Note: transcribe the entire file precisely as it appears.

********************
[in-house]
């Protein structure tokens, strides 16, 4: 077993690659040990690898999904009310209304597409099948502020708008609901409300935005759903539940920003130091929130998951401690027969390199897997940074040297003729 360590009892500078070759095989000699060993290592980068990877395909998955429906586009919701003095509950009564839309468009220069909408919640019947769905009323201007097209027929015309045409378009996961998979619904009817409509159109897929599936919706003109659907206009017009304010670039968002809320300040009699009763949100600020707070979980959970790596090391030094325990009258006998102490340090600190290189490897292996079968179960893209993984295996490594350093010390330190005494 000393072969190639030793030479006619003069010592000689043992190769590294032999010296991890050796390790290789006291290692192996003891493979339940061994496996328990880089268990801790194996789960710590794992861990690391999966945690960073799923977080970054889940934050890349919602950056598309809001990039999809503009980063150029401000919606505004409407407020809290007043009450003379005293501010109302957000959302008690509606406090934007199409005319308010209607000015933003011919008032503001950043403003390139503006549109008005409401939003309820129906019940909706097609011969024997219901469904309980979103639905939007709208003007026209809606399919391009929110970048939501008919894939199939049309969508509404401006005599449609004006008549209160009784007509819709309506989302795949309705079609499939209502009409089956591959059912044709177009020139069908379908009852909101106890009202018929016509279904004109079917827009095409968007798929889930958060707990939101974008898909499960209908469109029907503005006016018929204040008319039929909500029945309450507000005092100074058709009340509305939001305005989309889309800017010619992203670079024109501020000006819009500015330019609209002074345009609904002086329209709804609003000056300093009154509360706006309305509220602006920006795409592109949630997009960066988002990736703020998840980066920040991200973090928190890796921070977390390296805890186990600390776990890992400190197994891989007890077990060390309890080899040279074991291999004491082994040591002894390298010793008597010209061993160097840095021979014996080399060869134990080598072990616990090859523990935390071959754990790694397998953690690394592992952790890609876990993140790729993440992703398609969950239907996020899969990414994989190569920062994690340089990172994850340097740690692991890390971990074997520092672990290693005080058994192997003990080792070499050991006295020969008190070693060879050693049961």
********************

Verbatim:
[in-house]
């Protein structure tokens, strides 16, 4: 077993690659040990690898999904009310209304597409099948502020708008609901409300935005759903539940920003130091929130998951401690027969390199897997940074040297003729 360590009892500078070759095989000699060993290592980068990877395909998955429906586009919701003095509950009564839309468009220069909408919640019947769905009323201007097209027929015309045409378009996961998979619904009817409509159109897929599936919706003109659907206009017009304010670039968002809320300040009699009763949100600020707070979980959970790596090391030094325990009258006998102490340090600190290189490897292996079968179960893209993984295996490594350093010390330190005494 000393072969190639030793030479006619003069010592000689043992190769590294032999010296991890050796390790290789006291290692192996003891493979339940061994496996328990880089268990801790194996789960710590794992861990690391999966945690960073799923977080970054889940934050890349919602950056598309809001990039999809503009980063150029401000919606505004409407407020809290007043009450003379005293501010109302957000959302008690509606406090934007199409005319308010209607000015933003011919008032503001950043403003390139503006549109008005409401939003309820129906019940909706097609011969024997219901469904309980979103639905939007709208003007026209809606399919391009929110970048939501008919894939199939049309969508509404401006005599449609004006008549209160009784007509819709309506989302795949309705079609499939209502009409089956591959059912044709177009020139069908379908009852909101106890009202018929016509279904004109079917827009095409968007798929889930958060707990939101974008898909499960209908469109029907503005006016018929204040008319039929909500029945309450507000005092100074058709009340509305939001305005989309889309800017010619992203670079024109501020000006819009500015330019609209002074345009609904002086329209709804609003000056300093009154509360706006309305509220602006920006795409592109949630997009960066988002990736703020998840980066920040991200973090928190890796921070977390390296805890186990600390776990890992400190197994891989007890077990060390309890080899040279074991291999004491082994040591002894390298010793008597010209061993160097840095021979014996080399060869134990080598072990616990090859523990935390071959754990790694397998953690690394592992952790890609876990993140790729993440992703398609969950239907996020899969990414994989190569920062994690340089990172994850340097740690692991890390971990074997520092672990290693005080058994192997003990080792070499050991006295020969008190070693060879050693049961």